John Francis Skelton

Lightcast, Westport, County Mayo.

Celestial Towers, Glendalough, Co. Wicklow.

Autumn Reasons, The Hollow, Phonnix Park, Dublin

From Howth to Lambay, County Dublin.

Stone Home, Inagh, County Galway.

To the Point, Dunamus Bay, County Cork.

Turnaround, Cliffs of Moher, County Clare.

Turnaround, Valentia, County Kerry

John F Skelton - Stone Home, Inagh, Co. Galway (acrylic on canvas board)
“Stone Home, Inagh, Co. Galway (acrylic on canvas board)

John F Skelton - Valenta, Co. Kerry (acrylic on canvas board)
Valenta, Co. Kerry (acrylic on canvas board)

Bog cuts, Connemara, County Galway

John F Skelton - The Family Picnic 30x40cm oil
The Family Picnic 30cm x 40cm oil

About John Francis Skelton
JOHN FRANCIS SKELTON was influenced at an early age by his father the renowned Irish artist, John Skelton. He started painting at the age of eight and upon leaving school, studied at the National College of Art and Design, graduating with an honours Diploma in Fine Arts in 1976. He then traveled to Europe and Africa studying both their painting and culture, thus broadening his knowledge of art. Upon returning to Ireland, John Francis Skelton took a teaching position at the People’s College, Dun Laoghaire. He has also worked as a book illustrator and in his spare time became the Leinster Fencing Champion. His paintings have been accepted by the Hibernian Academy and are in many private collections around the world.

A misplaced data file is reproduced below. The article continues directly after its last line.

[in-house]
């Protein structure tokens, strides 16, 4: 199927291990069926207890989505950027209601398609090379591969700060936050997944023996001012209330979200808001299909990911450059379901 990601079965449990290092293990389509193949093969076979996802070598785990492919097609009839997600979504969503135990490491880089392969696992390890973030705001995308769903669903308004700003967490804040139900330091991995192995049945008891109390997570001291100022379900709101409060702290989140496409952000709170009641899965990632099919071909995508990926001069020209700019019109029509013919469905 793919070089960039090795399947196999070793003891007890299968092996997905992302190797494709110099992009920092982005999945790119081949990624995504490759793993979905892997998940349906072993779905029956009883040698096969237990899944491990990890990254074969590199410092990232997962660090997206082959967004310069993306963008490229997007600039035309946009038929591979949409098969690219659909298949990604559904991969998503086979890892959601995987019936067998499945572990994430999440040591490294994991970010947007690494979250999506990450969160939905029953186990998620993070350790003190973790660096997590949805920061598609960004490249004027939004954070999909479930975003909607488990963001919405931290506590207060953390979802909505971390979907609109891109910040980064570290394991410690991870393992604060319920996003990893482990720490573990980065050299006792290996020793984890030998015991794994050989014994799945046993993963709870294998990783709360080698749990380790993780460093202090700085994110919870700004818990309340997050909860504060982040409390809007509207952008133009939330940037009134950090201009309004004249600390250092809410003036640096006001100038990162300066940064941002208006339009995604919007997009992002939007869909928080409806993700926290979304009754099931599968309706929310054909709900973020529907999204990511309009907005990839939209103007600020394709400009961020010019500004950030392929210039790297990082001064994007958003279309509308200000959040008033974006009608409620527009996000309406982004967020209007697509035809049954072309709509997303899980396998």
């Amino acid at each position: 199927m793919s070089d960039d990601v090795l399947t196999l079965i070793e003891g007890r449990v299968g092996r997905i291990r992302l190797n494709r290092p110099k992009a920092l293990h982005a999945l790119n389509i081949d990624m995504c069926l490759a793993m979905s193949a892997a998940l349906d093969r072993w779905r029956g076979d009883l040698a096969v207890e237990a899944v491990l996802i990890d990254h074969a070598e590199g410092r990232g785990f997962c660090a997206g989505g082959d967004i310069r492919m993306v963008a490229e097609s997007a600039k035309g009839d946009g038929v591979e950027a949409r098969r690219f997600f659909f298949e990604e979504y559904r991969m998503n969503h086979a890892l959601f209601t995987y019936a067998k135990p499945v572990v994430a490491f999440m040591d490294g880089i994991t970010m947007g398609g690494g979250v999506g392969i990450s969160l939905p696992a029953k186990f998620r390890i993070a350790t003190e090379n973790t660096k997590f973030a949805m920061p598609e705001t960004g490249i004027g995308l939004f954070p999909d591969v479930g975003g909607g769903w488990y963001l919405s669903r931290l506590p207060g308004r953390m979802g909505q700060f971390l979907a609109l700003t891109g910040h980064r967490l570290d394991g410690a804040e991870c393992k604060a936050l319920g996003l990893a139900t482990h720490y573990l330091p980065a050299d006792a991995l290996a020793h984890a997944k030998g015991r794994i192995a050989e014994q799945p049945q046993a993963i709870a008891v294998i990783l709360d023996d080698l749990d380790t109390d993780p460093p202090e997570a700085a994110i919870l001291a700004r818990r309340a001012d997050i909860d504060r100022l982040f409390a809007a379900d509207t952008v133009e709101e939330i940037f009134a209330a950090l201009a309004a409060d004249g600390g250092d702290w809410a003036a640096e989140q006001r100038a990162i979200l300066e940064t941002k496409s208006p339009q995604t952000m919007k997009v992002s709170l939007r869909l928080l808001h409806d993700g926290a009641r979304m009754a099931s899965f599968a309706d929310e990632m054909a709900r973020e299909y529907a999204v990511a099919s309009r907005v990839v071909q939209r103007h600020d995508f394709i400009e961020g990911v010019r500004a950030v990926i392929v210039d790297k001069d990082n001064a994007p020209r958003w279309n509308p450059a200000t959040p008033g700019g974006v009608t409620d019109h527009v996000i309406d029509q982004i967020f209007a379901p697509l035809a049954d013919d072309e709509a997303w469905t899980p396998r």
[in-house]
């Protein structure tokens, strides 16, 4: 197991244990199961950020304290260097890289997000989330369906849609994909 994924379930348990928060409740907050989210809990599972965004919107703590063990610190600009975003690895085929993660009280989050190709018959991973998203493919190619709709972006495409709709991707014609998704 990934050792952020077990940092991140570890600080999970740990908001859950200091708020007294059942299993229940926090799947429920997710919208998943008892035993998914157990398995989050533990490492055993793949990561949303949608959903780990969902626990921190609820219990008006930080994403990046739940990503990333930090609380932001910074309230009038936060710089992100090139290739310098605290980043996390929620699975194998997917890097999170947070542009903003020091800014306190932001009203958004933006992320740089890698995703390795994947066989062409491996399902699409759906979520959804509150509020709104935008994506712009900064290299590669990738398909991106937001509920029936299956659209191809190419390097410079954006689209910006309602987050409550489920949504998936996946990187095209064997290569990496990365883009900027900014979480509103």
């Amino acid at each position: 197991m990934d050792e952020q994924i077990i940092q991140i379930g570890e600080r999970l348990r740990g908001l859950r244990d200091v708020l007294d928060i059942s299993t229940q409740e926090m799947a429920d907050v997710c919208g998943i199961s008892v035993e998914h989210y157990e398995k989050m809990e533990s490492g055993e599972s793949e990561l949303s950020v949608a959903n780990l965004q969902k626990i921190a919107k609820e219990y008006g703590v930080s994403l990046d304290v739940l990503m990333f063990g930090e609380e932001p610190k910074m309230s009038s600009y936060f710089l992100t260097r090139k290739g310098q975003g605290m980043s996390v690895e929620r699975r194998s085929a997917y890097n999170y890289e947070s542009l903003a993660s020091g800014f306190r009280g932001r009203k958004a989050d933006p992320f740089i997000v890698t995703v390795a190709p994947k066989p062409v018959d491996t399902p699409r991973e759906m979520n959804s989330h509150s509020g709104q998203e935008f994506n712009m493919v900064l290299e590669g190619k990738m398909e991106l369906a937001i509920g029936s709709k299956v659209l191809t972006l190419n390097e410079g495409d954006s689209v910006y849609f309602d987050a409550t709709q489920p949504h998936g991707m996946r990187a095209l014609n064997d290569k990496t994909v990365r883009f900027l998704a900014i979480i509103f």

John Francis believes that; ‘in painting, one harmonises a combination of opposites; light/dark, cool/warm, hard/soft. In painting landscapes, there is the added dimensions of depth. For example, near and far, the four seasons and the corresponding vegetation of the time of the year. Also the abstract phenomena such as heat, cold, the time of the day or night and the angle of the sun in the sky have to be considered. Whether it is a landscape, seascape, skyscape or snowscape – earth, air, fire and water are all at the heat of the ‘matter’. But central to all of these ‘happenings’ which shape our environment is light. Without light, all the above ceases to exist and it is because of this that all the forms, colours, sensations in my painting become subservient to light. So with complete attention paid to the play of light on everything, painting becomes revealed and an exposé of sweet harmonies come alive.’